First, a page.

Investigating a historical, local urban landscape which has been reclaimed by nature. I chose an old abandoned, disused railway line that once ran from Finsbury Park to Alexandra Palace, and on to Highgate. This line (opened in 1875), to the ‘Peoples Palace’, and was created for easy transportation to see the horse and buggy racing that used to be held at Alexandra Palace. It was closed in 1954 and all that remains of its urban use are the station platform and bridge arches and what look like random walkways to nowhere but the street level. The land has been appropriated as a nature reserve called The Parkland Walk. It is one of the longest nature reserves in London and home to bats, birds, butterflies a variety of plant life and foxes. Graffiti cover.s the urban remains, such as the old platforms and disused bridges.
The Railway became financially unviable as cheaper modes of transport such as buses and private motoring became available. over. time, nature weaved its magic as it spread, tumbling up walls and creeping through the crumbling man-made structures. Places such as this (once a product of our thriving Victorian Industrial history), which experience neglect from disuse are particularly subject to endemic vandalism and graffiti. They are reflective of the urbanisation of certain areas once considered affluent but now less desirable. The beauty is retained by nature in the way the wild and untamed uncontrolled space has transformed itself into a place of peace and tranquillity in its habitat.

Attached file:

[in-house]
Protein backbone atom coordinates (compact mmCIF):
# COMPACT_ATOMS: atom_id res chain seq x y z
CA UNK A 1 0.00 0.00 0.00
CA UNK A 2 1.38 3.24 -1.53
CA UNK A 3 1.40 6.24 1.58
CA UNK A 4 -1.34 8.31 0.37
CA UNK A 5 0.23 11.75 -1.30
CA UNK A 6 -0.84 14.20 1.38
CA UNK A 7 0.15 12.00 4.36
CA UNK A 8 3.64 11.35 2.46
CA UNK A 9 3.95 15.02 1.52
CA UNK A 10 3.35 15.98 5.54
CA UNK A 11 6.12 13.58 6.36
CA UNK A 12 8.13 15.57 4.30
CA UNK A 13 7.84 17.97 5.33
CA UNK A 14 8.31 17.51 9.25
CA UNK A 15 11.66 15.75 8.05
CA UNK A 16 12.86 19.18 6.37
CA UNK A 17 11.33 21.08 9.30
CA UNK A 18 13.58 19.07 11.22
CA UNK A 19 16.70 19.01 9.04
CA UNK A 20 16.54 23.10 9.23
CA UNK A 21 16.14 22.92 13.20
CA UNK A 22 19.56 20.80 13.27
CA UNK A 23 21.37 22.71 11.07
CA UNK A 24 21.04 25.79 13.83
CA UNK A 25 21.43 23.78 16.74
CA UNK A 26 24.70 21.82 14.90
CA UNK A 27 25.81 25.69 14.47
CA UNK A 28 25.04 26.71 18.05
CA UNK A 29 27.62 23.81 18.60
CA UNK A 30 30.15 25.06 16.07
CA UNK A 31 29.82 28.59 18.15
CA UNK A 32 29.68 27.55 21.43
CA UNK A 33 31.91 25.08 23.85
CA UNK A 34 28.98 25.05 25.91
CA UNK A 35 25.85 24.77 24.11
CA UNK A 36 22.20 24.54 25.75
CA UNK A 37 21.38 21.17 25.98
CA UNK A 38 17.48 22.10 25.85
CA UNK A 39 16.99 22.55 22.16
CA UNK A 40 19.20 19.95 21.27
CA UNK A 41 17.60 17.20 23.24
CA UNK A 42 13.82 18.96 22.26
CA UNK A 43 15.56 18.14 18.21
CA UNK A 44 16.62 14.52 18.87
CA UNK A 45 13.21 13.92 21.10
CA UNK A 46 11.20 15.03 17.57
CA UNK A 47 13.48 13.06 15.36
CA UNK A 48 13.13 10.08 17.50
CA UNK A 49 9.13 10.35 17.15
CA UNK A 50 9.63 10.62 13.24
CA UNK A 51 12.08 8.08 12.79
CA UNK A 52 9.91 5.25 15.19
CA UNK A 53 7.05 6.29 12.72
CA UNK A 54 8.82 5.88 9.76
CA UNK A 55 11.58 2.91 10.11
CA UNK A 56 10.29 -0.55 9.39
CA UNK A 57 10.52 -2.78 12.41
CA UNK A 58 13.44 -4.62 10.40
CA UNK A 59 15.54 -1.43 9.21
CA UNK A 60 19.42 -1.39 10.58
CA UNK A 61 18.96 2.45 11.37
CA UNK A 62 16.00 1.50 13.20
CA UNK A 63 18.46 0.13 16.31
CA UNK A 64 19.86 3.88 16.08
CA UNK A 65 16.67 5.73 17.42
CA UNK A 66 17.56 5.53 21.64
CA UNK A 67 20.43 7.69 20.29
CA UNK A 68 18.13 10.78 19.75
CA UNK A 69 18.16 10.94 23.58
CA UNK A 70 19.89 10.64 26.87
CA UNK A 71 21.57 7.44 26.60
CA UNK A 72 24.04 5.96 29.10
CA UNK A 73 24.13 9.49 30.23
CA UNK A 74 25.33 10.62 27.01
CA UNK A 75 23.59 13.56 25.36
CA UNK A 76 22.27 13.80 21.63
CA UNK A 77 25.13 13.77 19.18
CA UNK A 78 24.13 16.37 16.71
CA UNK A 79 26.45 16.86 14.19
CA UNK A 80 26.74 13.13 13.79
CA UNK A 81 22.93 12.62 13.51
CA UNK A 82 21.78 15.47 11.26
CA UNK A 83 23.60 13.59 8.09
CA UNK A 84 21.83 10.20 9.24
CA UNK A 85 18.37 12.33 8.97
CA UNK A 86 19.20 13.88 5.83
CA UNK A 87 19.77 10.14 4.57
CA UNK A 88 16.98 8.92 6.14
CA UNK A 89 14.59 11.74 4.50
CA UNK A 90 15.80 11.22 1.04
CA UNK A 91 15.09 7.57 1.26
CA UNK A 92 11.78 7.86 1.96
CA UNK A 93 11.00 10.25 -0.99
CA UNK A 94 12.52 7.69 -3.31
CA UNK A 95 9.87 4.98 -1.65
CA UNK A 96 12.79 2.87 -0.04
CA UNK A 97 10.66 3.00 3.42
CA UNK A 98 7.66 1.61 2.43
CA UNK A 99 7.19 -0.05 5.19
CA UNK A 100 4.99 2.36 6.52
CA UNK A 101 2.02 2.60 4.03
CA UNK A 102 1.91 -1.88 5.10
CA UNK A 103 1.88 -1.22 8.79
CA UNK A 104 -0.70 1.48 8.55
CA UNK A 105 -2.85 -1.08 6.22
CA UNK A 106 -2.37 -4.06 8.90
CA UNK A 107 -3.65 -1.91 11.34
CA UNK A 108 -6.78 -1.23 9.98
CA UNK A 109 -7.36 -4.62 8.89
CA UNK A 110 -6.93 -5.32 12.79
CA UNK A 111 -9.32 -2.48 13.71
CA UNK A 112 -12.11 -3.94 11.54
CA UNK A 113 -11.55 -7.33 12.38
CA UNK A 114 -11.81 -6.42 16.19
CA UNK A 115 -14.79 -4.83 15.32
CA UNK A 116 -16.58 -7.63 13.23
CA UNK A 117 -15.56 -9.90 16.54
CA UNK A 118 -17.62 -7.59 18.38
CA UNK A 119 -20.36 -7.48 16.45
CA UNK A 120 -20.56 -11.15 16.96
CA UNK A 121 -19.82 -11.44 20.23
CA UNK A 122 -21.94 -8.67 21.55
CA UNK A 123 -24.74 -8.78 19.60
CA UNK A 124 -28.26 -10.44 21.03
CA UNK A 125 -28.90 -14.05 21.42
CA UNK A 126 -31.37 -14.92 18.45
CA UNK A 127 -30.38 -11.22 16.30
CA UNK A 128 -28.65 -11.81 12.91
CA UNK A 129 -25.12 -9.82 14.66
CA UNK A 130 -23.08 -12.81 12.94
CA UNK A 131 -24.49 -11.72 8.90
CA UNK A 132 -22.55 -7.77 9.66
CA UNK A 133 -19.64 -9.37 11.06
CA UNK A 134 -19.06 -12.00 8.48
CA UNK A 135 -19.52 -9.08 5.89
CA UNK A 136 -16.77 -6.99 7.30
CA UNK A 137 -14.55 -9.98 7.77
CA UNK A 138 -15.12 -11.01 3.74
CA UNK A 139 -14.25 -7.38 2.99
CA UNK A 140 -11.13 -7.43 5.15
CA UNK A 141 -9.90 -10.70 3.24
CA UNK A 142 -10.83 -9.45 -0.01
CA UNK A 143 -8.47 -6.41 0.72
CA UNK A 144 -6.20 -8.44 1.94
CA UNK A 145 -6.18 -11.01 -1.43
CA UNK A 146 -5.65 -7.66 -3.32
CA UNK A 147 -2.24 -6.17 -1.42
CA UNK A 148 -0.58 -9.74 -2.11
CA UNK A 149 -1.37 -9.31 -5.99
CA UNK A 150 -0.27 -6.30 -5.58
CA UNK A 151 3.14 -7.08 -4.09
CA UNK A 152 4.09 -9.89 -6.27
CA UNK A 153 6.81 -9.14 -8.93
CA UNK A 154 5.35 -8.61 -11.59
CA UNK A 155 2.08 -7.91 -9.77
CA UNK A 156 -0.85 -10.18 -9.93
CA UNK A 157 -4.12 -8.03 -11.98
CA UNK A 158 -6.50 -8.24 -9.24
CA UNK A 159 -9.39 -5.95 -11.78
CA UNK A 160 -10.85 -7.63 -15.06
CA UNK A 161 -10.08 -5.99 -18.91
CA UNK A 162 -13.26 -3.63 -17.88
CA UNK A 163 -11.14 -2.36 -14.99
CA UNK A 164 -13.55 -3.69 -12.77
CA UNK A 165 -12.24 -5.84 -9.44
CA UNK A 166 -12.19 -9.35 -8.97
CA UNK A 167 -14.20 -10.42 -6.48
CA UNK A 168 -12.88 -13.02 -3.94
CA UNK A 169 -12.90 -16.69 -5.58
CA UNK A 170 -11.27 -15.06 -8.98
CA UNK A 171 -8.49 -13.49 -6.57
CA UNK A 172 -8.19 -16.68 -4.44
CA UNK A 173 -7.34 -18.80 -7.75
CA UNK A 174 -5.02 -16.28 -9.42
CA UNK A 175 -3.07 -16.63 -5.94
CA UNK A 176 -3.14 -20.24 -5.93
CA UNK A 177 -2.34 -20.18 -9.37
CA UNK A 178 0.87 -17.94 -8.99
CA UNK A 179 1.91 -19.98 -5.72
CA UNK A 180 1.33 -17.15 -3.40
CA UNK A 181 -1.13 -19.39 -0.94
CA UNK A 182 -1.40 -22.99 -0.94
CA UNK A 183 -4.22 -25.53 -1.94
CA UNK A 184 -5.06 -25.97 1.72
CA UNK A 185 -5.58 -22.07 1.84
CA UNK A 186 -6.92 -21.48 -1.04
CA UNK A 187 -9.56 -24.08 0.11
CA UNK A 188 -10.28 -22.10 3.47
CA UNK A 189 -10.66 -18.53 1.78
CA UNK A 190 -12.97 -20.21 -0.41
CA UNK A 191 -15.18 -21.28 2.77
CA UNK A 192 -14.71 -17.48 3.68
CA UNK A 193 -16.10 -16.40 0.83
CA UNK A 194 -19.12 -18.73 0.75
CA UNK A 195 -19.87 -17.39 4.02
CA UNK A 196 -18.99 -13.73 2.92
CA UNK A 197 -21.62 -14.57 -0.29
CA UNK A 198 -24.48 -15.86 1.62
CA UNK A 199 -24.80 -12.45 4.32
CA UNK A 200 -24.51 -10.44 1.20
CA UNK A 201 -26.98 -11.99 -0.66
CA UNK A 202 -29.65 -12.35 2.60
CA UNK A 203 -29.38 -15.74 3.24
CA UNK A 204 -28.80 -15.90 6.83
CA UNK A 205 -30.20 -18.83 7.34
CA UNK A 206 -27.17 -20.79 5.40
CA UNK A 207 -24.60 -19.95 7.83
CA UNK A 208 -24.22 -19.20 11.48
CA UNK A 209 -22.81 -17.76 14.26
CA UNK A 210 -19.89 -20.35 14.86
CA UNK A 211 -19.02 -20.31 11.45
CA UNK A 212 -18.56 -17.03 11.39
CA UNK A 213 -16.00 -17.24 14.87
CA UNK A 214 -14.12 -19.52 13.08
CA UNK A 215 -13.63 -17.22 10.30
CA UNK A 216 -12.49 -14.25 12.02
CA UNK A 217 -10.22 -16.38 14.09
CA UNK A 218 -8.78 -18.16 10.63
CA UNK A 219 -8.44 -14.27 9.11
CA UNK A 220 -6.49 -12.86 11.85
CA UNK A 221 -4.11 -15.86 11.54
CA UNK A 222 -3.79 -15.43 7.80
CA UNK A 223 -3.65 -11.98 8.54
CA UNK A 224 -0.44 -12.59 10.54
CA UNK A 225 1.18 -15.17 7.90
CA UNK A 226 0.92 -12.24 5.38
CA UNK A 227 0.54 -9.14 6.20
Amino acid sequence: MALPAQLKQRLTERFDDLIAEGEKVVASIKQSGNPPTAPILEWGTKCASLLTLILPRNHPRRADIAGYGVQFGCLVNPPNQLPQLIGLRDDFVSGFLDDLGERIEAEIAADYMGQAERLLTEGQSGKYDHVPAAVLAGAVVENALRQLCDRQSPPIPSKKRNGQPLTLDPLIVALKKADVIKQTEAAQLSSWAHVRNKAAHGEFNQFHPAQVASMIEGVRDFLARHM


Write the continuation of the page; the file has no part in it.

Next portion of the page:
Developing the idea through visiting archives and local museums. Taking photographs and videos and collecting actual graffiti pieces (from wall) in situ. Paintings split into nature, and urban. Nature focused on the greenery (ivy, trees, bushes), and were painterly abstract mark-making studies, that play with scale (micro to macro). Urban were spray-painted to symbolise graffiti in bold very synthetic colours. Merging the two together by spraying large scale backgrounds, then applying the painterly, earthy marks on top. Also experimenting with micro scale by painting directly onto the pieces of graffiti that had been pulled off the wall, in the same nature-like mark technique.
What really interested me were the graffiti pieces that I had ripped off the wall. I loved analysing the layers of graffiti art which showed how long people had been continuously spraying that same wall over. and over. again. I enjoyed inspecting all the flakes of colour from each person’s art. I tried to emulate this by gluing multiple layers of fabric together, then using the wood workshop sanding tools to wear away sections of fabric back to reveal the layers, creating my own distressed, rough urban look. I spent my days in the wood workshop for most of the project. To bring in the nature aspect, I used the workshop to drill holes into my stiff layered fabric sheets in an almost random dot-to-dot expression. Using silk ribbon, which I had hand-dyed in natural colours, I embroidered over. and into, the stiff layered and distressed fabric.